Marvel Voices Indigenous Voices #1 continues Marvel’s Voices project where diverse creatives put together an anthology about Marvel characters. Heading this project is veteran artist Jeffrey Veregge who writes and illustrates the “Watcher” introduction to Marvel’s indigenous characters.
Following this is “Echo: Hitting Back” with Rebecca Roanhorse as writer, Weshoyot Alvitre as artist, and Lee Loughridge as colorist. Then comes “Mirage: Multifaceted” by writer Darcie Little Badger, artist Kyle Charles, and colorist Felipe Sobreiro. Finally, my favorite of the bunch, “Silver Fox: Blue Moon” features writer Stephen Graham Jones, penciler David Cutler, inker Roberto Poggi, and colorist Cris Peter.
As a bonus, there is an afterword and a look at SkyView Way owners Taboo and B. Earl’s project featuring Sorcerer Supreme/Ghost Rider Kushala. The anthology is now available after November 18.
Marvel Voices Indigenous Voices #1 On Representation
Marvel Voices Indigenous Voices #1 features Veregge using his art and the Watcher to showcase Marvel’s numerous Native American characters. It makes the Watcher’s omnipresence feel like he touches every part of the Marvel Universe. After the intro, it’s a little disappointing that only three of these characters get segments, especially since half of the characters on the cover don’t appear at all. The ones that do appear feature each writer bringing out some of their authentic experiences through these characters.
Roanhorse talks about multiculturalism through Maya Lopez, and how that makes you open to experiences. Maya has faced a lot of loss. Loss that can’t just be fixed by a few familiar faces. So when Maya meets with people who have rituals for confronting tough pasts, it reminds her of the friends she once had in a unique way.
Little Badger uses Dani Moonstar to talk about community. She helps those like her hopefully find extended homes. Despite how the X-Men have been keeping their distance from the rest of humanity, Dani’s never been about assimilation. She is still Cheyenne and is willing to help out a fellow American Indian mutant without coercing him into Krakoa.
Jones, through Silver Fox, shows the struggle of these various communities to be more than victims of history. Silver Fox and her husband are fighting for their future, even as it becomes apparent to the husband that it’s a losing battle. Being able to see into the future can do that to a person.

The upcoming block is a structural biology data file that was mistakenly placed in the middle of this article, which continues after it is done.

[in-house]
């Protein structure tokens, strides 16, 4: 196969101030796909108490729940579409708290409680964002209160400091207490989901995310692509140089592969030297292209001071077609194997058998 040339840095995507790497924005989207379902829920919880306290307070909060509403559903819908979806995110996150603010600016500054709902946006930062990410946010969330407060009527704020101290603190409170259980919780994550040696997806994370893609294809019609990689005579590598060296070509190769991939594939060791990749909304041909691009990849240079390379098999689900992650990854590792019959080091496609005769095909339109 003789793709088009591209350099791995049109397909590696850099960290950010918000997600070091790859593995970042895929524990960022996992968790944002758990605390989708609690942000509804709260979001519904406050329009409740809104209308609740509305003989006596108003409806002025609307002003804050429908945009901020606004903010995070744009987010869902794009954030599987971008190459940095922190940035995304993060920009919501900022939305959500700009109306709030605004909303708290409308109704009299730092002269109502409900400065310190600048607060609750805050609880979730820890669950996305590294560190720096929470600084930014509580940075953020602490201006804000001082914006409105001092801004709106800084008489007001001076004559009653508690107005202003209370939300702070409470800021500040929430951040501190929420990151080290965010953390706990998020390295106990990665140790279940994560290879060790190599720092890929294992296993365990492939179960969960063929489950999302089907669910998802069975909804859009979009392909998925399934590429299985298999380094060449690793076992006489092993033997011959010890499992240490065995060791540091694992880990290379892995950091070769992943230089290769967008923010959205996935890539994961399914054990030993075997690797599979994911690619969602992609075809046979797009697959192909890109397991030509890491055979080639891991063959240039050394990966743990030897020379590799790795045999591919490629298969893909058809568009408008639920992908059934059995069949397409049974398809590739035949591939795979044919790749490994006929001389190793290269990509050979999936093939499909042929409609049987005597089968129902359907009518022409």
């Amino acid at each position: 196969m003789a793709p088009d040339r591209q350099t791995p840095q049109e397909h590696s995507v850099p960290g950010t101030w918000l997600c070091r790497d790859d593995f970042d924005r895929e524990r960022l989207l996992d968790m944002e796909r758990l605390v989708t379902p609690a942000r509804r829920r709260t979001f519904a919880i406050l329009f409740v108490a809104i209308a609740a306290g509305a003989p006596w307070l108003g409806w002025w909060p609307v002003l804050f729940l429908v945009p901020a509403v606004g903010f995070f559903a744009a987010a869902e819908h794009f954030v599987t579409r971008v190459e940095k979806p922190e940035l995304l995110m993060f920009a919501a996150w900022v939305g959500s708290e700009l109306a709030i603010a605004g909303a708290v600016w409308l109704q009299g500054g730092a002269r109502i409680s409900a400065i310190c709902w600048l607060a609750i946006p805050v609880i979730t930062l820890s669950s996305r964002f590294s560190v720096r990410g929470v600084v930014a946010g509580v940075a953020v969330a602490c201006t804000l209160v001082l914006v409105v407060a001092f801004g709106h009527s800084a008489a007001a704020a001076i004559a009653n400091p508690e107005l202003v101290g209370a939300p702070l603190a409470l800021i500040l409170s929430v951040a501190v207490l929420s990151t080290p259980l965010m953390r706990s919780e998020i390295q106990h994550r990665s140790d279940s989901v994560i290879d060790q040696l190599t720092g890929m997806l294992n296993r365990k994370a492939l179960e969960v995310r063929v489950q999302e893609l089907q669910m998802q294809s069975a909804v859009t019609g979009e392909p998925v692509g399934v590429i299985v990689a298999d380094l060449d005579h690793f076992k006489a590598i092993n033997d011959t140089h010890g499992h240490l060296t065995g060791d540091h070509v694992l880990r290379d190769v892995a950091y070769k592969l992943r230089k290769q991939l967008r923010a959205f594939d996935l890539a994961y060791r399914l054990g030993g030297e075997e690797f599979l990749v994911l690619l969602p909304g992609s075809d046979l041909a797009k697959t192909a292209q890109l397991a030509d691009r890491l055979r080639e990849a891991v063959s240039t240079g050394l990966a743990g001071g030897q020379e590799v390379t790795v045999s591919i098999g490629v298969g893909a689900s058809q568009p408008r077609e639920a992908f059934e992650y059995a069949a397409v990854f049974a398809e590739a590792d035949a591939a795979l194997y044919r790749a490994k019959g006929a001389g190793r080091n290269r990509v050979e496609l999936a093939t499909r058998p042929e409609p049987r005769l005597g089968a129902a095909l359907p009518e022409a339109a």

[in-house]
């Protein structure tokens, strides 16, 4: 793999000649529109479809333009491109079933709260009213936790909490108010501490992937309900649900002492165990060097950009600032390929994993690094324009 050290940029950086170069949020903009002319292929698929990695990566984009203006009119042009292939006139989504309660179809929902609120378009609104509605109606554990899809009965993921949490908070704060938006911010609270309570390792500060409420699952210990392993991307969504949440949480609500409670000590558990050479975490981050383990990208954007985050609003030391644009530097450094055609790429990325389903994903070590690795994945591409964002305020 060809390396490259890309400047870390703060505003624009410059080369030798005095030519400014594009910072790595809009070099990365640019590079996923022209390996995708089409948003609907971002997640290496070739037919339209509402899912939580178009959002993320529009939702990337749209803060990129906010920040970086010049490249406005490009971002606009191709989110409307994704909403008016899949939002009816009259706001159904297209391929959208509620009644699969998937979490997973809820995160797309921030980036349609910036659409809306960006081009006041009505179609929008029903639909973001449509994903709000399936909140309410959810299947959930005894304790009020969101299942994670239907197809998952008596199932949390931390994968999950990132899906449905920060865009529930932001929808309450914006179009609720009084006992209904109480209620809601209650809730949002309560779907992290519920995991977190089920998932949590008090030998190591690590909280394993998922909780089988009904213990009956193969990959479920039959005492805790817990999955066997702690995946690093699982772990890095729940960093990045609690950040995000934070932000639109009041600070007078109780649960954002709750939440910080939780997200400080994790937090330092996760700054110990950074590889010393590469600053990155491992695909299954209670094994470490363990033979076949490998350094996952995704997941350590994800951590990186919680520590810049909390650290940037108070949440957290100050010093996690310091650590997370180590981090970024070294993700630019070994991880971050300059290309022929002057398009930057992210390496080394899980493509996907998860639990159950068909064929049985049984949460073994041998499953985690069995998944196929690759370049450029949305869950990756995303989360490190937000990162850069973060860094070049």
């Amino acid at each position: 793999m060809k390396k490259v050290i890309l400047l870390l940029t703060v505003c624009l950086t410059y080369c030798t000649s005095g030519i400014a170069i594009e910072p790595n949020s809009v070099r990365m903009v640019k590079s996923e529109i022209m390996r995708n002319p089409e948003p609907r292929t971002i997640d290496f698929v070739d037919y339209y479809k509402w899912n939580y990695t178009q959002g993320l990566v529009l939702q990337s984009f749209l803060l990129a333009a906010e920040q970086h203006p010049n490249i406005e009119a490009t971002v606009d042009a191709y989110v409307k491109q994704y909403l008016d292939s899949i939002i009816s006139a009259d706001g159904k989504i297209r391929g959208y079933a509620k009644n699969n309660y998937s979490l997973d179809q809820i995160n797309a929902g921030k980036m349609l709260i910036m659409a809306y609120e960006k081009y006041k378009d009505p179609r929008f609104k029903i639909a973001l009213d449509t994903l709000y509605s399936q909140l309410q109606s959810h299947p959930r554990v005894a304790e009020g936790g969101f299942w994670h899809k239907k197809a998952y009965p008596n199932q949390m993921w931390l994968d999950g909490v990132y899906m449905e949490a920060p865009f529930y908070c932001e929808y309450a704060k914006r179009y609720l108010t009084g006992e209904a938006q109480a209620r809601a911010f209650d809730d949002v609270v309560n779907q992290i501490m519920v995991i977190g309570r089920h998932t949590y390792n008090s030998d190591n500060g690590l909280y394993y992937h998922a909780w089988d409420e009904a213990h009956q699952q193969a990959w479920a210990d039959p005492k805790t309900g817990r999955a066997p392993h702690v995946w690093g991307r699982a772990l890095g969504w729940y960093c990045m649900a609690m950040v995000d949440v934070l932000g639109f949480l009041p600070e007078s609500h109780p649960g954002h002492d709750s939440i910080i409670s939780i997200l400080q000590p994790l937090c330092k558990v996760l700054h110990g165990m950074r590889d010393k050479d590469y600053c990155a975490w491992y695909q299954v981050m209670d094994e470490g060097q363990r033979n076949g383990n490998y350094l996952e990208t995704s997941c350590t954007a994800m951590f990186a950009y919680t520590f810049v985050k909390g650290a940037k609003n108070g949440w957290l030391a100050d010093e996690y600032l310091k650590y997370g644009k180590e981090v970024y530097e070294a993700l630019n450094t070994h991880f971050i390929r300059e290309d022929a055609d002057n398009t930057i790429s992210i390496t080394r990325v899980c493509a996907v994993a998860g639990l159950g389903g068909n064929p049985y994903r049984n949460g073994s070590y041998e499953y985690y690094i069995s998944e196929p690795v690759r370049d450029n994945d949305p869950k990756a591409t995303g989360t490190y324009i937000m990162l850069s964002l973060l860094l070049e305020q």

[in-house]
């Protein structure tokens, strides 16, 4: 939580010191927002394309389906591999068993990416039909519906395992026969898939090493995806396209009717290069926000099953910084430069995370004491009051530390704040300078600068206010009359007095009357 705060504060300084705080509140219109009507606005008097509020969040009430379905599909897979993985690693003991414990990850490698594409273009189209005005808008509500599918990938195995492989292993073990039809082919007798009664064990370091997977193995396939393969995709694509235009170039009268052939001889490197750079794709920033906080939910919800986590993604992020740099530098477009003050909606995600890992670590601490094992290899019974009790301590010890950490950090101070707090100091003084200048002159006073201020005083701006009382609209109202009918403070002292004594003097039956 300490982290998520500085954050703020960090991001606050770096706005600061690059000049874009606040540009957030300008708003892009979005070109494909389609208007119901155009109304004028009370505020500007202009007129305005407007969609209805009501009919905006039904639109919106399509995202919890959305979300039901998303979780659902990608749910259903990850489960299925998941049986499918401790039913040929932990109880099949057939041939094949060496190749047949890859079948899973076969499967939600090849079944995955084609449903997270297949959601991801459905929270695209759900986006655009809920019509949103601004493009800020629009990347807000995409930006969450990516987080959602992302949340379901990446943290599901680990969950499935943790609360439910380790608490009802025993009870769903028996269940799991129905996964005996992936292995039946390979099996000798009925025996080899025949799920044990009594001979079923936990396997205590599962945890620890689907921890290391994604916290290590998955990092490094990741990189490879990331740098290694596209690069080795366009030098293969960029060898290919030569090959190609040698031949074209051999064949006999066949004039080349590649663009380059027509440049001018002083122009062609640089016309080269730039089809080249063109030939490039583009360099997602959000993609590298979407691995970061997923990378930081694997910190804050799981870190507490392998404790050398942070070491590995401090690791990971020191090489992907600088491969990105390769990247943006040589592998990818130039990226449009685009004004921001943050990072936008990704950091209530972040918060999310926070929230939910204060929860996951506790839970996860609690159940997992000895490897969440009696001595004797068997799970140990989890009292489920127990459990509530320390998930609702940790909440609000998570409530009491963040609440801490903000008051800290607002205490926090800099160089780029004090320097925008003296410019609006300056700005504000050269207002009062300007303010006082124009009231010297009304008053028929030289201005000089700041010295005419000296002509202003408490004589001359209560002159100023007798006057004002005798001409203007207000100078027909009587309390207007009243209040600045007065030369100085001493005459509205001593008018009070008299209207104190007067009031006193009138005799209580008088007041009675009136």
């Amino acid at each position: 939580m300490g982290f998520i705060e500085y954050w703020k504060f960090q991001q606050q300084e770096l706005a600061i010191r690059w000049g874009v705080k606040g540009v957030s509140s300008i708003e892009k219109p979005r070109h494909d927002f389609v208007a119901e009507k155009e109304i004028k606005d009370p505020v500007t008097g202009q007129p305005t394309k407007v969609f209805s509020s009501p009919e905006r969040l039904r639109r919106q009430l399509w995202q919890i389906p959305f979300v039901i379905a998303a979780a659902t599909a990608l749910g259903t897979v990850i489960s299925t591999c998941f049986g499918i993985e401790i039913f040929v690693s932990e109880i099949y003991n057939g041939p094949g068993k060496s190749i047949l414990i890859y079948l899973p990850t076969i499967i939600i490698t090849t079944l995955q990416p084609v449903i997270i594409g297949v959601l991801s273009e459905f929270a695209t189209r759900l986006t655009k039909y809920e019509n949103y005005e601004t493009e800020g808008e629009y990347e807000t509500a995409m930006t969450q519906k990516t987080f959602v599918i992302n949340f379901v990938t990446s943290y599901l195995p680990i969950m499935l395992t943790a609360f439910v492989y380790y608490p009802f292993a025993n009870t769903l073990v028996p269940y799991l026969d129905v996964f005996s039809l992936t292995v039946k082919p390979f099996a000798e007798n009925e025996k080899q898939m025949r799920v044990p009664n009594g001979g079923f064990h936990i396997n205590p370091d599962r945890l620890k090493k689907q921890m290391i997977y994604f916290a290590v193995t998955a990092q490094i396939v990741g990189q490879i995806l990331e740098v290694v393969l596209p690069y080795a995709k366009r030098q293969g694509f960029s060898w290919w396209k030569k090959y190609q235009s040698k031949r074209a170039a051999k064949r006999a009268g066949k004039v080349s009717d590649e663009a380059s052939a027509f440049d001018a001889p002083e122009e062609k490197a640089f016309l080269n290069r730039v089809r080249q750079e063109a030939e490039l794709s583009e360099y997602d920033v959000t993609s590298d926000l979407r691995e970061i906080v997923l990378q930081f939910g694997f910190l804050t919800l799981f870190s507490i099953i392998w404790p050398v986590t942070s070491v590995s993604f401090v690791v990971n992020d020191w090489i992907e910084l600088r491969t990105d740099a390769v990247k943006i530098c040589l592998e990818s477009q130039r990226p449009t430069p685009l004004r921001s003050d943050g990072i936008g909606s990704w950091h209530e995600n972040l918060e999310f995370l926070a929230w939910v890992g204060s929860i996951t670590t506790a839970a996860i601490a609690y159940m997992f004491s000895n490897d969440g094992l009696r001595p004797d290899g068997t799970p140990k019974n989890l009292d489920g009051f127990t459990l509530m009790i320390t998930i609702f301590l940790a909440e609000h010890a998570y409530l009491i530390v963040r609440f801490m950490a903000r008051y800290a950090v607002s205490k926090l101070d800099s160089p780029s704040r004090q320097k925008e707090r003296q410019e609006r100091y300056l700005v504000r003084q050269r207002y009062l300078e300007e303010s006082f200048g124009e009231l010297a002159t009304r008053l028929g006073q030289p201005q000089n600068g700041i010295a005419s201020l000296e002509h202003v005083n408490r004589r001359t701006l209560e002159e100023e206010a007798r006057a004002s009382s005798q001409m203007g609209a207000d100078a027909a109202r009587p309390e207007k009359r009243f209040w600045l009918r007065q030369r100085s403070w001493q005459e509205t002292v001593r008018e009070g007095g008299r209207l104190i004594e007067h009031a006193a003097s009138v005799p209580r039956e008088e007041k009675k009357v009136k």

That’s why Taboo and B. Earl take the time to tell the story on how they met and came to work with Veregge, at the end of Marvel Voices Indigenous Voices #1. Now they create and expand Native American characters like in Werewolf By Night and Doctor Strange’s Kushala. There are things to look forward to after Marvel Voices Indigenous Voices #1.
These artists all get a chance to show how they present themselves in Marvel Voices Indigenous Voices #1. Veregge naturally opens big with his distinct S’Kallum art style for covers. The abstract nature of it presents a surreal and unique introduction to the matters at hand. While it makes the subjects seem mythical, the art following shows how human these characters are.
Weshoyot Alvitre showcases Echo: her acrobatic movements and how small she feels among the stars. And Lee Loughridge makes space look like a gigantic ocean.
Kyle Charges shows the scales of what Mirage faces through angles and closeups. These make explanations and questions feel important when it comes to Dani’s character. Coloring from Felipe Sobreiro makes these points more authentic as, during a talk, Dani looks likes she’s part of the background until she speaks up.
David Cutler puts a big emphasis on displaying emotions in the Silver Fox comics, through facial expressions. The inking by Poggi enhances the struggles. Dark patches forewarn of death. The cool to cold coloring of Cris Peter is neither friend nor foe to Silver Fox.
United Under Lettering
Ariana Maher of VC is both professional and creative in the lettering of Marvel Voices Indigenous Voices #1. The dialogue takes up just the right amount of space. Other elements like captions and text messages have a more creative touch to them. The Silver Fox story, in particular, has stylized captions that look like old timey paper, which adds to the atmosphere. It tells of Silver Fox’s age while the crinkling appearance suggests some brooding. It gives more atmosphere to the story.
Consider Marvel Voices Indigenous Voices #1
Within Marvel Voices Indigenous Voices #1 is a hopeful beginning for creatives of less represented cultures to appear in the mainstream. With representation being something to strive for, it’s going to take a number of people from different backgrounds to make it authentic. Whether it’s the story potential of future releases, evocative art, and creative supplementary elements, there’s bound to be something for readers to enjoy. Enough for readers to look forward to future releases of more comics by these creators and other voices in the industry.